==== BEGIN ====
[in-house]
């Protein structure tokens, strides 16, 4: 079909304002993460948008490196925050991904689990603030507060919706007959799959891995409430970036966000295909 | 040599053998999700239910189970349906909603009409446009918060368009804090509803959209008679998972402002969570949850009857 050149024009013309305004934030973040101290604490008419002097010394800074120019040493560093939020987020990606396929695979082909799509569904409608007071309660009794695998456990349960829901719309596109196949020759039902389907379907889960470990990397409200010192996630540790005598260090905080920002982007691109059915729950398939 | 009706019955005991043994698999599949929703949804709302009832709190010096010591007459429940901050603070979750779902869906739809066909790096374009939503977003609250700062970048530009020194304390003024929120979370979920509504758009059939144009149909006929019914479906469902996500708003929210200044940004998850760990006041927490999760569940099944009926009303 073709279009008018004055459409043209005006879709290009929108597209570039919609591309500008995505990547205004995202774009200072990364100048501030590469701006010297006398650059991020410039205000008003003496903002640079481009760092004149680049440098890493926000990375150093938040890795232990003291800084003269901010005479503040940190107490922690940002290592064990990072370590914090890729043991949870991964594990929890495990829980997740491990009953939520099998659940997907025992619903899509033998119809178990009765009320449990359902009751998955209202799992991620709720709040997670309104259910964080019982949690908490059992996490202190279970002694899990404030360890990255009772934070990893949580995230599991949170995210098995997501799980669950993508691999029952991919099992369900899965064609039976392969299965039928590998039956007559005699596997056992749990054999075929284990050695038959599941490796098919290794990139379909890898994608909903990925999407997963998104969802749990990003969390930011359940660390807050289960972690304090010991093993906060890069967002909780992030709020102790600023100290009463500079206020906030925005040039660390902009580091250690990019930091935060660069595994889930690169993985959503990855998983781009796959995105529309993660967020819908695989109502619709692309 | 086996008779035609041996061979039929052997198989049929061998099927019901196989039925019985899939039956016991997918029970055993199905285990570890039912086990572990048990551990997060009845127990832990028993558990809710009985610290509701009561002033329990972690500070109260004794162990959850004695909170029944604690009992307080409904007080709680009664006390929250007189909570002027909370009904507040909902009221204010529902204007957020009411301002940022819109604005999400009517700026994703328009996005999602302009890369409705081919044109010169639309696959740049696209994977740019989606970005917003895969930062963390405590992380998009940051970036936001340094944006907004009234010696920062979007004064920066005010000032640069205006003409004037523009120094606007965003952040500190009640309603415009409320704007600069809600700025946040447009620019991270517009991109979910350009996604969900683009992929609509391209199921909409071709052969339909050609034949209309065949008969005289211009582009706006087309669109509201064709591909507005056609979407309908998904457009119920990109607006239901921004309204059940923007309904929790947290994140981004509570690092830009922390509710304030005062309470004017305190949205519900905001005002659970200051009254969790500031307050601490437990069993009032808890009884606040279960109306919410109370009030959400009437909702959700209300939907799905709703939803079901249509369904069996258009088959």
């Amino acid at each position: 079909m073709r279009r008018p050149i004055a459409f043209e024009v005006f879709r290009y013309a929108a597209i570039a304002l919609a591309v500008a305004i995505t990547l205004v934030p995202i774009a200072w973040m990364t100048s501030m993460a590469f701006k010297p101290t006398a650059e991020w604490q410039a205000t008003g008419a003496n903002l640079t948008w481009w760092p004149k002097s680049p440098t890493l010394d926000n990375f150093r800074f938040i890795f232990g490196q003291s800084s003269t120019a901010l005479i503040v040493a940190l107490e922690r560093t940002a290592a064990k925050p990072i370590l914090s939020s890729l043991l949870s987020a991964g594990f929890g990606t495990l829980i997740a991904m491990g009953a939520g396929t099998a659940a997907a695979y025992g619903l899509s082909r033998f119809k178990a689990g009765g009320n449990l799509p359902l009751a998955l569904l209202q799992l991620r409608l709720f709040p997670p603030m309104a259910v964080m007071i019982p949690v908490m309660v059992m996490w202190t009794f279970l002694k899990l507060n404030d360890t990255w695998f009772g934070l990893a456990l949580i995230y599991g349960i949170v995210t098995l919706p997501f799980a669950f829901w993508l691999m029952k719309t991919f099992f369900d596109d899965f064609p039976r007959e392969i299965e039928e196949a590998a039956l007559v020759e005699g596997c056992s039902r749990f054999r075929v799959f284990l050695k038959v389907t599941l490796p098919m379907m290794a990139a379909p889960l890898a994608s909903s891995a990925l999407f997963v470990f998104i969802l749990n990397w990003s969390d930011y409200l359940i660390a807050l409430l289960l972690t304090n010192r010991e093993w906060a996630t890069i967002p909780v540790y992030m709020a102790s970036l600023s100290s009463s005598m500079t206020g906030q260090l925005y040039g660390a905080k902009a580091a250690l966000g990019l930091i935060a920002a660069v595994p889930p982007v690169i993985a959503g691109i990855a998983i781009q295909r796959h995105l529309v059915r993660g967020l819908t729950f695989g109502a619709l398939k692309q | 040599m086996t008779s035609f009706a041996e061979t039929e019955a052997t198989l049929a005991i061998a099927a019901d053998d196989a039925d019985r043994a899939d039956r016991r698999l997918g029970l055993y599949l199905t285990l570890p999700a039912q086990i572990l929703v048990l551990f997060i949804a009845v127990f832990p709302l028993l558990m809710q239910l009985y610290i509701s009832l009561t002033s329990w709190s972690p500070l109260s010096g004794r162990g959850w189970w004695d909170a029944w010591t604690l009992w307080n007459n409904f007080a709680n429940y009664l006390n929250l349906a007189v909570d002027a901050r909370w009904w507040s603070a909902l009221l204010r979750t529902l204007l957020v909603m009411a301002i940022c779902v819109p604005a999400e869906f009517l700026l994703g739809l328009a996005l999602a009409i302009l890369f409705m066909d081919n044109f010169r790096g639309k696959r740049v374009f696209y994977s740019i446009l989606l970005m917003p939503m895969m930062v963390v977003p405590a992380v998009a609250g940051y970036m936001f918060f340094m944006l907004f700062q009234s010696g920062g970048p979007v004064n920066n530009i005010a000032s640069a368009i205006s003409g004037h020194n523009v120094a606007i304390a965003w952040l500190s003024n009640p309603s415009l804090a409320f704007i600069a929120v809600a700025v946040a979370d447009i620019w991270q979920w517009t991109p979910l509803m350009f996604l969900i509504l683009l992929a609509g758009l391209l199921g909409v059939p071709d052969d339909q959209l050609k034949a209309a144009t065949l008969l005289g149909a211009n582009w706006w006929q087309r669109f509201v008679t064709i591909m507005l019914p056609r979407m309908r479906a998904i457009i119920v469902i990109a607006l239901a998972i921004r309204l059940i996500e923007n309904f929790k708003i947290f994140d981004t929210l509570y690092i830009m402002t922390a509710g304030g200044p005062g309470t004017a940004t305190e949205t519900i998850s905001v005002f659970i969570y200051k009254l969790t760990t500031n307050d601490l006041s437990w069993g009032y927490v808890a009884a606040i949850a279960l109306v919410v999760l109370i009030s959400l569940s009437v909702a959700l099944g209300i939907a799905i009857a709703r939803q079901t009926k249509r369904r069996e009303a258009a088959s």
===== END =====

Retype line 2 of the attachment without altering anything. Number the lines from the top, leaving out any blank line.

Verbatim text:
């Protein structure tokens, strides 16, 4: 079909304002993460948008490196925050991904689990603030507060919706007959799959891995409430970036966000295909 | 040599053998999700239910189970349906909603009409446009918060368009804090509803959209008679998972402002969570949850009857 050149024009013309305004934030973040101290604490008419002097010394800074120019040493560093939020987020990606396929695979082909799509569904409608007071309660009794695998456990349960829901719309596109196949020759039902389907379907889960470990990397409200010192996630540790005598260090905080920002982007691109059915729950398939 | 009706019955005991043994698999599949929703949804709302009832709190010096010591007459429940901050603070979750779902869906739809066909790096374009939503977003609250700062970048530009020194304390003024929120979370979920509504758009059939144009149909006929019914479906469902996500708003929210200044940004998850760990006041927490999760569940099944009926009303 073709279009008018004055459409043209005006879709290009929108597209570039919609591309500008995505990547205004995202774009200072990364100048501030590469701006010297006398650059991020410039205000008003003496903002640079481009760092004149680049440098890493926000990375150093938040890795232990003291800084003269901010005479503040940190107490922690940002290592064990990072370590914090890729043991949870991964594990929890495990829980997740491990009953939520099998659940997907025992619903899509033998119809178990009765009320449990359902009751998955209202799992991620709720709040997670309104259910964080019982949690908490059992996490202190279970002694899990404030360890990255009772934070990893949580995230599991949170995210098995997501799980669950993508691999029952991919099992369900899965064609039976392969299965039928590998039956007559005699596997056992749990054999075929284990050695038959599941490796098919290794990139379909890898994608909903990925999407997963998104969802749990990003969390930011359940660390807050289960972690304090010991093993906060890069967002909780992030709020102790600023100290009463500079206020906030925005040039660390902009580091250690990019930091935060660069595994889930690169993985959503990855998983781009796959995105529309993660967020819908695989109502619709692309 | 086996008779035609041996061979039929052997198989049929061998099927019901196989039925019985899939039956016991997918029970055993199905285990570890039912086990572990048990551990997060009845127990832990028993558990809710009985610290509701009561002033329990972690500070109260004794162990959850004695909170029944604690009992307080409904007080709680009664006390929250007189909570002027909370009904507040909902009221204010529902204007957020009411301002940022819109604005999400009517700026994703328009996005999602302009890369409705081919044109010169639309696959740049696209994977740019989606970005917003895969930062963390405590992380998009940051970036936001340094944006907004009234010696920062979007004064920066005010000032640069205006003409004037523009120094606007965003952040500190009640309603415009409320704007600069809600700025946040447009620019991270517009991109979910350009996604969900683009992929609509391209199921909409071709052969339909050609034949209309065949008969005289211009582009706006087309669109509201064709591909507005056609979407309908998904457009119920990109607006239901921004309204059940923007309904929790947290994140981004509570690092830009922390509710304030005062309470004017305190949205519900905001005002659970200051009254969790500031307050601490437990069993009032808890009884606040279960109306919410109370009030959400009437909702959700209300939907799905709703939803079901249509369904069996258009088959």